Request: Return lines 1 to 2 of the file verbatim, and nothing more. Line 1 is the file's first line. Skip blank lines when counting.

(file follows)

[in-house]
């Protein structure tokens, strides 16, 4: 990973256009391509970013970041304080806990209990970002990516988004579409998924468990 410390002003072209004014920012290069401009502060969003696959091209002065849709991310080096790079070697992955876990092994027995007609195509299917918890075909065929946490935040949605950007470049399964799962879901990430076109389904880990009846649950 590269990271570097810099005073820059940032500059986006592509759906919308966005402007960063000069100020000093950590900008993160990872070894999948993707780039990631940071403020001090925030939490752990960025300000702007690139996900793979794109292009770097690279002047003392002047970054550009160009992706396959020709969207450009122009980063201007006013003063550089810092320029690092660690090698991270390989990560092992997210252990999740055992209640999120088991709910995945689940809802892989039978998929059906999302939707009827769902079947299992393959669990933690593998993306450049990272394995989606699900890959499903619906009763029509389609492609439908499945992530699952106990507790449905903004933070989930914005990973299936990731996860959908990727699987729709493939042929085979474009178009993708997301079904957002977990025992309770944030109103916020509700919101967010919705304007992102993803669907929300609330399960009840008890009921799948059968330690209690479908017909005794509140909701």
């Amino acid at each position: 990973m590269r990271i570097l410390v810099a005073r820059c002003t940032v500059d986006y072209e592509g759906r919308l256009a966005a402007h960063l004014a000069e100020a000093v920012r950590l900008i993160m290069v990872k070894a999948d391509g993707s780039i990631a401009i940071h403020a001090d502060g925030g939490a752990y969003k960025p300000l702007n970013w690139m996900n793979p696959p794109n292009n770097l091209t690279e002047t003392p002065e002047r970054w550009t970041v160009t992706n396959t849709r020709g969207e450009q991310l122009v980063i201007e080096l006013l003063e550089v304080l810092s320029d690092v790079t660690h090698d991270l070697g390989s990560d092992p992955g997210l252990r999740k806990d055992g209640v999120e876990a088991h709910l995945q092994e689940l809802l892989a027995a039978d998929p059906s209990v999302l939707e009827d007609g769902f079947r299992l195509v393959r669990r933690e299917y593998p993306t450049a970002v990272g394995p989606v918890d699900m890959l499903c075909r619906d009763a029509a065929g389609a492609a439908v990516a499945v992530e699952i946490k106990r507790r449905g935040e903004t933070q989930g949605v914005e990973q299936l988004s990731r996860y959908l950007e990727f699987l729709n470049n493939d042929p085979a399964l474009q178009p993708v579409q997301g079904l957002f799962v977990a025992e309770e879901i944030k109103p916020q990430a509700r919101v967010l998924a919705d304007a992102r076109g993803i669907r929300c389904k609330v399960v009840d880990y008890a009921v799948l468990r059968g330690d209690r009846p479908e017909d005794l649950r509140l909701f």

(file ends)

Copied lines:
[in-house]
């Protein structure tokens, strides 16, 4: 990973256009391509970013970041304080806990209990970002990516988004579409998924468990 410390002003072209004014920012290069401009502060969003696959091209002065849709991310080096790079070697992955876990092994027995007609195509299917918890075909065929946490935040949605950007470049399964799962879901990430076109389904880990009846649950 590269990271570097810099005073820059940032500059986006592509759906919308966005402007960063000069100020000093950590900008993160990872070894999948993707780039990631940071403020001090925030939490752990960025300000702007690139996900793979794109292009770097690279002047003392002047970054550009160009992706396959020709969207450009122009980063201007006013003063550089810092320029690092660690090698991270390989990560092992997210252990999740055992209640999120088991709910995945689940809802892989039978998929059906999302939707009827769902079947299992393959669990933690593998993306450049990272394995989606699900890959499903619906009763029509389609492609439908499945992530699952106990507790449905903004933070989930914005990973299936990731996860959908990727699987729709493939042929085979474009178009993708997301079904957002977990025992309770944030109103916020509700919101967010919705304007992102993803669907929300609330399960009840008890009921799948059968330690209690479908017909005794509140909701």